George Osborne is a bit like a chap I once sailed with, who set the sails at 9 am and thought that was it for the rest of the day, no matter what the weather was doing. His other job was driving a tank, so I could understand where he was coming from.
The only problem was that when the wind changed direction, he refused to change course or shift the sails, saying the previous wind direction would resume shortly. We hardly budged.
Osborne seems to be made of similar stuff. He’s made up his mind that he knows what’s happening with the economy. He’s dealt with it, and no one will be able to persuade him otherwise, regardless of any shifts in the economic weather. That might make great politics. I don’t know. But if consumers go into a major sulk, and sit on their hands, the economy could take quite a hit. What with the numbers of jobs being cut from public sector payrolls, and the effects of the EU going into freefall as the eurozone periphery debts consume what little confidence is left, Britain might find in the next few winter months, that things could get a wee bit thin. Spain has had a lousy Q3, as well as the other members of the PIGS reporting collapsing finances and bail-outs due any time.
The USA is also hitting the buffers. The extra $600 billion of QE has hardly been announced, but already all markets are retreating. The double dip recession seems to be getting awfully near now. Even China is hiccupping to a halt as the government there says it is about to raise interest rates. Shanghai’s stockmarket fell 5% yesterday.
But Osborne’s made up his mind. There will be no mamby-pamby QE taking place on his watch. Britain’s going to do its removal of easy social spending the hard way, regardless of what else is happening, and who cares how tough it gets.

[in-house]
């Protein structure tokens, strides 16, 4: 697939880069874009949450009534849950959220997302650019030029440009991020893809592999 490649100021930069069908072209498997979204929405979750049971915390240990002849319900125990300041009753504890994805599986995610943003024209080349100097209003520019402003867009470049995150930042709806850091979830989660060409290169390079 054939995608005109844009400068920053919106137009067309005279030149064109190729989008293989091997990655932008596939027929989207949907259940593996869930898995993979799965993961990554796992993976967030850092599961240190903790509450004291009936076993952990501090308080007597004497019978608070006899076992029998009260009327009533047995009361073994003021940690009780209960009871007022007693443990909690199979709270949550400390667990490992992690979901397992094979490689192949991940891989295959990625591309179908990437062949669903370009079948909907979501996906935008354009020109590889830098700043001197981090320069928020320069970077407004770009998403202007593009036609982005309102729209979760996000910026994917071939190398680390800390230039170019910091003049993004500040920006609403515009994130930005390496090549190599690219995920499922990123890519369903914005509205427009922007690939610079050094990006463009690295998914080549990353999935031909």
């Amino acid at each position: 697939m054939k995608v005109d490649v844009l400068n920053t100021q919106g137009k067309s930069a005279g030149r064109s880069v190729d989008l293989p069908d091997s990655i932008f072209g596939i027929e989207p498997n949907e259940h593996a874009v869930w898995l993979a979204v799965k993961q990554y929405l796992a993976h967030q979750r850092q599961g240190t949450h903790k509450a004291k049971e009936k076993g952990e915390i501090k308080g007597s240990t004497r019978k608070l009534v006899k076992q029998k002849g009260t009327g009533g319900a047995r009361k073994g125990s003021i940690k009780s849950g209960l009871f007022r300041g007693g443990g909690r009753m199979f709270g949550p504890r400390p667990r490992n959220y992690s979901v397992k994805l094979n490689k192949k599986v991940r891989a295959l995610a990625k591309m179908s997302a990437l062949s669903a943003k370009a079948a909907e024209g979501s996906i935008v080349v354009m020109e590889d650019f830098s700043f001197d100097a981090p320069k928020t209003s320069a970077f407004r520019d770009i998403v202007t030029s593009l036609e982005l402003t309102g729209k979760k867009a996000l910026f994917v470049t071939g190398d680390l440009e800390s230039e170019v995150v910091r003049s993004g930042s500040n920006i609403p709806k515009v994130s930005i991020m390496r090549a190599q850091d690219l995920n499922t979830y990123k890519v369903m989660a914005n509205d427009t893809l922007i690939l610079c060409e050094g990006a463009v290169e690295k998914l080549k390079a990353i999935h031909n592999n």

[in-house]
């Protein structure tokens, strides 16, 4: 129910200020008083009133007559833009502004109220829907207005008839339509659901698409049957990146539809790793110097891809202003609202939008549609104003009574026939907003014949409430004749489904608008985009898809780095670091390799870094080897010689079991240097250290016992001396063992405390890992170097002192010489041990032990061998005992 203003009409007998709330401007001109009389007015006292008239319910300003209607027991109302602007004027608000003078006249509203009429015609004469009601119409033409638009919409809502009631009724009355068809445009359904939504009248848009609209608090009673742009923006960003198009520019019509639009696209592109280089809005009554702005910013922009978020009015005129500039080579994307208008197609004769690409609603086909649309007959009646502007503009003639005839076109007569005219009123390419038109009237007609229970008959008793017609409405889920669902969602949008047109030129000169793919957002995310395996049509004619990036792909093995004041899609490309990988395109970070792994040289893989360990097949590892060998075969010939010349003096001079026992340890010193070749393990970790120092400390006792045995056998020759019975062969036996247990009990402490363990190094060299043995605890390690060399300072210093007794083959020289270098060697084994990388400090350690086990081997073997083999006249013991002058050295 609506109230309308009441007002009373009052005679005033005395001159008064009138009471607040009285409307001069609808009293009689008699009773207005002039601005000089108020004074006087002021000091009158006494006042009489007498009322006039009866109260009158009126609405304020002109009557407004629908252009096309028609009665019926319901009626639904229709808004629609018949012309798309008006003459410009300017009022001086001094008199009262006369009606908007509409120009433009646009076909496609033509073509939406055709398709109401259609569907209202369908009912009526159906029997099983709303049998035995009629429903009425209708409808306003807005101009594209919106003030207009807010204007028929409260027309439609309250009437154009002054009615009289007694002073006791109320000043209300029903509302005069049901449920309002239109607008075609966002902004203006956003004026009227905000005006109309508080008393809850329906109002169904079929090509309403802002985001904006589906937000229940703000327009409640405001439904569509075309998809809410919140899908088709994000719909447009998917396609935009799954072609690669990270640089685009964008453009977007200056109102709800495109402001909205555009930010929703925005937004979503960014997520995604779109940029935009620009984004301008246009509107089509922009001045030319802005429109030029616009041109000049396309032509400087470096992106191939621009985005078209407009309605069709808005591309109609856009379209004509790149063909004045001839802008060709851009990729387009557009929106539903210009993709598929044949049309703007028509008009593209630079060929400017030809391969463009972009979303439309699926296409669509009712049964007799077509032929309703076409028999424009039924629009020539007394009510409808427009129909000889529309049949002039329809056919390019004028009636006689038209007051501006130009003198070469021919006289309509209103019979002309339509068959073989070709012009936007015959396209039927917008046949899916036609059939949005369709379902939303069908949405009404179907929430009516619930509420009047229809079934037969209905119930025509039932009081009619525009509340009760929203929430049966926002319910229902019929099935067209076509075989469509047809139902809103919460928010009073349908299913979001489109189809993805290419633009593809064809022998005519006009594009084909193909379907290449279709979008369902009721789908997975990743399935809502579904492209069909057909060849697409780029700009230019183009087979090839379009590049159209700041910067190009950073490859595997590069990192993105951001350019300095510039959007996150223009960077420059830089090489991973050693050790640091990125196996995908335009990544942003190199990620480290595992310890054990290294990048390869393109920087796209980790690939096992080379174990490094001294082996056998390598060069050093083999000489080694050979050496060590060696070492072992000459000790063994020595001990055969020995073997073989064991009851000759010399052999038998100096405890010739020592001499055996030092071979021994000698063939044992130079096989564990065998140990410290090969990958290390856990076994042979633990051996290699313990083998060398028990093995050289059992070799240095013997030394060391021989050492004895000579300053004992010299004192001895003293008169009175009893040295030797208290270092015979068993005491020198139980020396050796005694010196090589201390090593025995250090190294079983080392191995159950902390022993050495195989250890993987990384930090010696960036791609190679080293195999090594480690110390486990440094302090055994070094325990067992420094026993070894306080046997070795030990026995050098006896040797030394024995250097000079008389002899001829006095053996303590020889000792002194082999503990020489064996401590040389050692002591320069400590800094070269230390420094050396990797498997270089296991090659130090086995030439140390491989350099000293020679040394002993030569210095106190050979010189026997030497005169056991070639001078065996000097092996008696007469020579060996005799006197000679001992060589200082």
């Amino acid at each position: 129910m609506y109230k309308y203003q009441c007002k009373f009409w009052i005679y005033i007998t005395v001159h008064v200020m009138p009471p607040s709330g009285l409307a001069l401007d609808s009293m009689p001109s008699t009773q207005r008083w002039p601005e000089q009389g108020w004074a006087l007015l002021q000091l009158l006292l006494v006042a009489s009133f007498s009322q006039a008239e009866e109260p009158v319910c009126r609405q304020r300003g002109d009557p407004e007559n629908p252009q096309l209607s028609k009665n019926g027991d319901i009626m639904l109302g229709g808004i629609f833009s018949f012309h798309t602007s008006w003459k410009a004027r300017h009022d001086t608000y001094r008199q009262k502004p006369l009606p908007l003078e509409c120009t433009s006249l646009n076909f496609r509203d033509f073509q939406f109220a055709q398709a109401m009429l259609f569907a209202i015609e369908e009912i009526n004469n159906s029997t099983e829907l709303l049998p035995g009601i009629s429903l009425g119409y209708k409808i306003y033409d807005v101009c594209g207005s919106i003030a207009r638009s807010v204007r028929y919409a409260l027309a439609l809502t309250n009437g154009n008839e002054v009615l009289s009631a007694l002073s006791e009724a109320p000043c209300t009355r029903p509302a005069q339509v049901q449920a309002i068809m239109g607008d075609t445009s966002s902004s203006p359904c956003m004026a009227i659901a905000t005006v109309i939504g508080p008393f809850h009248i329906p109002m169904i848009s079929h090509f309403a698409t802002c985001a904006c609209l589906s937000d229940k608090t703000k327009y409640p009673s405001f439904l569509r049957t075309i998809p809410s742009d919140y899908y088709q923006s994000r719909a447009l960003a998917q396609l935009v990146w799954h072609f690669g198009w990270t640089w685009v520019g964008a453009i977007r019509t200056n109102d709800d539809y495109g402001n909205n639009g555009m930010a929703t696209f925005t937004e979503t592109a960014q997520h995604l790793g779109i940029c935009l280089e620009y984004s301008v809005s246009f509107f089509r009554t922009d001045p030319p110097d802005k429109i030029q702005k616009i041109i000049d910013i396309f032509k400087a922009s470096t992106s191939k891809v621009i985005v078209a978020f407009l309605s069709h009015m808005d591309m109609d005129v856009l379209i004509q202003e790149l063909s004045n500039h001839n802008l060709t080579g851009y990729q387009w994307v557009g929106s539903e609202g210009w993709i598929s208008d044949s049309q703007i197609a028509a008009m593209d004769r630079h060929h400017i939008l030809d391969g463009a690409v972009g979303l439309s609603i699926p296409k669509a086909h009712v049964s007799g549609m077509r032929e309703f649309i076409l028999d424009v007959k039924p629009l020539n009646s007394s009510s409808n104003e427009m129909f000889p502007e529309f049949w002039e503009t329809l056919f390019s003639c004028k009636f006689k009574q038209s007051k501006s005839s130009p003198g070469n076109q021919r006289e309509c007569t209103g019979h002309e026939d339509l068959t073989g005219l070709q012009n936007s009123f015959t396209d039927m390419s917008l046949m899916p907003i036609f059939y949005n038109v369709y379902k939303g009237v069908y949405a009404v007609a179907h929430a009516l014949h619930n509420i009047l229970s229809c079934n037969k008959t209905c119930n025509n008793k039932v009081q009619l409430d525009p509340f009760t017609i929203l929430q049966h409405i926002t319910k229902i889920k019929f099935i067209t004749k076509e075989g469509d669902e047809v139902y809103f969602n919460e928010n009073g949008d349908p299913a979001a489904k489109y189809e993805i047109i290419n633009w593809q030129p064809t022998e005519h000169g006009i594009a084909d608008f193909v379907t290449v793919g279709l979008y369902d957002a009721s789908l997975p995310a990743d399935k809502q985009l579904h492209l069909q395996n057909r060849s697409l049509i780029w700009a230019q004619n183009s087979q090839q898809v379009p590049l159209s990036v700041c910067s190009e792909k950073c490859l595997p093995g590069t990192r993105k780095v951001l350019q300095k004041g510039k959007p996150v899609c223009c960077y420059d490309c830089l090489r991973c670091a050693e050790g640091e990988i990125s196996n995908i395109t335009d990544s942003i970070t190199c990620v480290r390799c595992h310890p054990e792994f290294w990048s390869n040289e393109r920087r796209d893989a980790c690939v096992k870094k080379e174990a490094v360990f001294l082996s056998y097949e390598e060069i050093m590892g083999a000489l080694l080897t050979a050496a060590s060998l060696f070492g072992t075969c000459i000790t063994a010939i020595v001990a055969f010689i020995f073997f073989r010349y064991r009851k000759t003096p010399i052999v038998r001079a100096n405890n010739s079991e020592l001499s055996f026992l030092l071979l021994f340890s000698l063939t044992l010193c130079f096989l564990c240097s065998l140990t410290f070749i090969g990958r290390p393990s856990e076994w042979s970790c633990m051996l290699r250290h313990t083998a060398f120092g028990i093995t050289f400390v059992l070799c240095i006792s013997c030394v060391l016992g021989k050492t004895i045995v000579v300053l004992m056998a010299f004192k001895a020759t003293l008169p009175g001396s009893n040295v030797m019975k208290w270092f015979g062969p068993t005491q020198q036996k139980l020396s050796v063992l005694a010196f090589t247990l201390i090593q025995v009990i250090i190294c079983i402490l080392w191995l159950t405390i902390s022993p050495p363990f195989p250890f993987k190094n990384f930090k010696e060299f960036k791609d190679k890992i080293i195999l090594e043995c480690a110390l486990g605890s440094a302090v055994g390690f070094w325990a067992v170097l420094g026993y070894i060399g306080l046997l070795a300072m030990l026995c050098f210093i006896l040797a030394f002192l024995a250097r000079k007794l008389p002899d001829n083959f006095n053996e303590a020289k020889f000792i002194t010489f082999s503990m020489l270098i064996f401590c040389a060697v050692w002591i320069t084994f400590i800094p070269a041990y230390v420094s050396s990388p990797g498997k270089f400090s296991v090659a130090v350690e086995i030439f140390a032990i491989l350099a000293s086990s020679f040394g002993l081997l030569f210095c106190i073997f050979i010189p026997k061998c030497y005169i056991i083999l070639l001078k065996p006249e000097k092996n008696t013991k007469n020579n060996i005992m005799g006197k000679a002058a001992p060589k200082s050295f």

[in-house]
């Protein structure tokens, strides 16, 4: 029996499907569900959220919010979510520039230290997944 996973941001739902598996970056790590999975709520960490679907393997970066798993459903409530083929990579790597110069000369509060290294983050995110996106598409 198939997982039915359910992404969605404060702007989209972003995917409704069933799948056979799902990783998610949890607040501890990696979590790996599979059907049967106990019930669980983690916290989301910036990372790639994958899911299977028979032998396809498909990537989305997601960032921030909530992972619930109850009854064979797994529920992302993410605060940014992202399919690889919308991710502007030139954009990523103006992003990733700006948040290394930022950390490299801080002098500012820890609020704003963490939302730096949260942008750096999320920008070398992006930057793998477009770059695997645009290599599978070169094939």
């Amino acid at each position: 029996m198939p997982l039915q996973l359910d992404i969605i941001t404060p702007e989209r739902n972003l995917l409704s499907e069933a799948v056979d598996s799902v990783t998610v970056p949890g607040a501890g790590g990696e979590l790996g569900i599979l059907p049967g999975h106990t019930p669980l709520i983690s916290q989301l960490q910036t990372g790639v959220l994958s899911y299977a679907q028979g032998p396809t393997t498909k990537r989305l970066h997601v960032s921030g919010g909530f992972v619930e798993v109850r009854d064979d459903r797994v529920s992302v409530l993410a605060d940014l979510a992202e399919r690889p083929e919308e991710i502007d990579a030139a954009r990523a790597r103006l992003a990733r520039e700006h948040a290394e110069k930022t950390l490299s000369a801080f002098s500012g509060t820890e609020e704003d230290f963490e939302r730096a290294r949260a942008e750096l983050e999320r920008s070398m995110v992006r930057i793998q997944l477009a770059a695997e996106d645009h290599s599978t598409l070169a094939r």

Foundation X are worried that Osborne is merely adding to the downturn at the wrong moment, and he will draw down more rage on his head than the NUS have been able to drum up as yet. The IMF too are advising him to keep his options open as regards government spending until the recession is safely past.
They may well be right. Osborne though remembers the 1980s when Thatcher stood against the advice of all economists and cut spending in that recession, and she was proved right. Interest rates were able to fall, and the recovery sprang from there. But with interest rates already at next to zero, and sharp reversals in the growth rate looming, the only weapon left in his armory would be to increase spending to create some economic activity. Interest rates cannot fall any further. He might do well to turn to large longterm borrowing to give the economy a boost. Foundation X are so worried they are even offering Osborne free money to spend on infrastructure projects, like Crossrail, schools, roads and broadband.
But no. George knows what he’s doing, and won’t be needing any of that largesse on his watch.
He could be in for a shock, as the older heads are trying to tell him. This came in from my currency advisers today.
UK Consumer Confidence dropped to a 19-month low in October according to a report from the Nation-
wide Building Society amid brewing concerns about the sustainability of economic recovery as the government’s
ambitious austerity plan, a scheme amounting to the steepest budget cuts since World War II, looms ever
Sterling may seem to be performing well against otherwise weak currencies like the euro and yen
but in isolation, the positive sentiment surrounding the stimulus downshift from the BoE inflation report is wear-
ing off. To counter this fading trend, we were met with Chancellor Osborne’s rejection of the IMF’s calls for a
contingency plan should the economy falter, and a 19-month low in consumer confidence.
Now come on, George. Never close doors. Keep an open mind. If the wind changes you might need to turn the boat, or move the sails. OK? The economy is not a tank.